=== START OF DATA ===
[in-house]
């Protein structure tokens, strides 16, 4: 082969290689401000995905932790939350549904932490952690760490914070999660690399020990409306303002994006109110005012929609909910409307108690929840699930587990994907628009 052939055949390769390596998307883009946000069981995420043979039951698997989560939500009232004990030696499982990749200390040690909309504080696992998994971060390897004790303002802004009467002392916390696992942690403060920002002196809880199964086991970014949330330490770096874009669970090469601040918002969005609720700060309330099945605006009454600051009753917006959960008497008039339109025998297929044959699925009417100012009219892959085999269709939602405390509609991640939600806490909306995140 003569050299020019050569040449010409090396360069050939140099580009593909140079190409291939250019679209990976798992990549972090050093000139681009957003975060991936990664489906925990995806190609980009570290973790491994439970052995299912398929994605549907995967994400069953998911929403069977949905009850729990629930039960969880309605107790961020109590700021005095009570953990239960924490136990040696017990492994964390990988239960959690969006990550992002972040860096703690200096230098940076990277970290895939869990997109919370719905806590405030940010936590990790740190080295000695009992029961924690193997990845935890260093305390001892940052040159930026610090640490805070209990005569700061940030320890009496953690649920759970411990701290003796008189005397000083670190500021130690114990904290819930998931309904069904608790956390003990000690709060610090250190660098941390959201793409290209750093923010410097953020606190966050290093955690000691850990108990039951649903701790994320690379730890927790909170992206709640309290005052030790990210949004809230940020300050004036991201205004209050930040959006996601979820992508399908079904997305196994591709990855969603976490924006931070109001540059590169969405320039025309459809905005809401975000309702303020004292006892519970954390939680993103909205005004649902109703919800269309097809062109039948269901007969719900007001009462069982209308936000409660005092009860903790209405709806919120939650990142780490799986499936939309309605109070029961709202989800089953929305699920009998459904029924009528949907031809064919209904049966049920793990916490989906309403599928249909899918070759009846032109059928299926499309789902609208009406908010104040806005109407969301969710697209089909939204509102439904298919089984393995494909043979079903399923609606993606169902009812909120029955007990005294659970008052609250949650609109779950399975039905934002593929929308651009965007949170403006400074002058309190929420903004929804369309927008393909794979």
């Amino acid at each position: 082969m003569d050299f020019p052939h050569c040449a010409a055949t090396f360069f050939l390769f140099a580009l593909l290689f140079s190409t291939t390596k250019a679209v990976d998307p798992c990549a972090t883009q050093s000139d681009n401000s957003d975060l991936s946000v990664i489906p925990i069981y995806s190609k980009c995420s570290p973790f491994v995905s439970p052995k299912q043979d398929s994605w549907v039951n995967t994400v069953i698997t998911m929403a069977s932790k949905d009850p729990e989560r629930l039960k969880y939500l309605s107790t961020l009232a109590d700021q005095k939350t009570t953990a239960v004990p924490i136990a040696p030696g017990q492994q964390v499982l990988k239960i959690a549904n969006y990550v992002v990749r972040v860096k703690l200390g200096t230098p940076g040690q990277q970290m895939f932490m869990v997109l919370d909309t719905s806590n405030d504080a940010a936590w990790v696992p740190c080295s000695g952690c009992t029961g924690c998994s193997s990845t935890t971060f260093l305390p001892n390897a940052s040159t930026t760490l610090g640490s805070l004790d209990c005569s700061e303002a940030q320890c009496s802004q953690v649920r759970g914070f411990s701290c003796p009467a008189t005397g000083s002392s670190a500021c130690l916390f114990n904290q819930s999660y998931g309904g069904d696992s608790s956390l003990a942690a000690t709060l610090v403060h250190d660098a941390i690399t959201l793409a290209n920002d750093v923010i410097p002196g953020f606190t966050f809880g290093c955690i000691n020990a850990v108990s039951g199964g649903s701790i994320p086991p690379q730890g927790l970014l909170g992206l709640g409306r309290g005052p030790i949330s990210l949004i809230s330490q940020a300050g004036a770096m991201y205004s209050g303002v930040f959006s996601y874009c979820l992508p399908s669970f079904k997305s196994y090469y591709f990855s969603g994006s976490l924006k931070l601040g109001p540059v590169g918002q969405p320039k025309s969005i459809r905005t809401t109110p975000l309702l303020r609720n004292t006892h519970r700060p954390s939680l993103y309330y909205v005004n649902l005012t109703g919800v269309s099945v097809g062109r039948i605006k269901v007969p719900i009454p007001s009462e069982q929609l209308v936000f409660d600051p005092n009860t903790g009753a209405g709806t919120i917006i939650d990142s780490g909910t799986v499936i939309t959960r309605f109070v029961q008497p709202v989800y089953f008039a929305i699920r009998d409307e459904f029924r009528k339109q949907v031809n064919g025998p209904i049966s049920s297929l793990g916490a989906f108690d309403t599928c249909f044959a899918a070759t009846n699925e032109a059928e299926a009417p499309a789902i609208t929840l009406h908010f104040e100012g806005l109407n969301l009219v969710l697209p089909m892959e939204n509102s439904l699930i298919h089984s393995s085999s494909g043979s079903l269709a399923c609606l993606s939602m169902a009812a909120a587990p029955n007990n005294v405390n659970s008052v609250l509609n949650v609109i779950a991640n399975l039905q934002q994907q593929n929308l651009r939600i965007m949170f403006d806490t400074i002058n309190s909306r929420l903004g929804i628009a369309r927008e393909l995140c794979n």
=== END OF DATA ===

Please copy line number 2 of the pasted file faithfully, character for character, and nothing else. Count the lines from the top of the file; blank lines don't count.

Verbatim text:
């Protein structure tokens, strides 16, 4: 082969290689401000995905932790939350549904932490952690760490914070999660690399020990409306303002994006109110005012929609909910409307108690929840699930587990994907628009 052939055949390769390596998307883009946000069981995420043979039951698997989560939500009232004990030696499982990749200390040690909309504080696992998994971060390897004790303002802004009467002392916390696992942690403060920002002196809880199964086991970014949330330490770096874009669970090469601040918002969005609720700060309330099945605006009454600051009753917006959960008497008039339109025998297929044959699925009417100012009219892959085999269709939602405390509609991640939600806490909306995140 003569050299020019050569040449010409090396360069050939140099580009593909140079190409291939250019679209990976798992990549972090050093000139681009957003975060991936990664489906925990995806190609980009570290973790491994439970052995299912398929994605549907995967994400069953998911929403069977949905009850729990629930039960969880309605107790961020109590700021005095009570953990239960924490136990040696017990492994964390990988239960959690969006990550992002972040860096703690200096230098940076990277970290895939869990997109919370719905806590405030940010936590990790740190080295000695009992029961924690193997990845935890260093305390001892940052040159930026610090640490805070209990005569700061940030320890009496953690649920759970411990701290003796008189005397000083670190500021130690114990904290819930998931309904069904608790956390003990000690709060610090250190660098941390959201793409290209750093923010410097953020606190966050290093955690000691850990108990039951649903701790994320690379730890927790909170992206709640309290005052030790990210949004809230940020300050004036991201205004209050930040959006996601979820992508399908079904997305196994591709990855969603976490924006931070109001540059590169969405320039025309459809905005809401975000309702303020004292006892519970954390939680993103909205005004649902109703919800269309097809062109039948269901007969719900007001009462069982209308936000409660005092009860903790209405709806919120939650990142780490799986499936939309309605109070029961709202989800089953929305699920009998459904029924009528949907031809064919209904049966049920793990916490989906309403599928249909899918070759009846032109059928299926499309789902609208009406908010104040806005109407969301969710697209089909939204509102439904298919089984393995494909043979079903399923609606993606169902009812909120029955007990005294659970008052609250949650609109779950399975039905934002593929929308651009965007949170403006400074002058309190929420903004929804369309927008393909794979």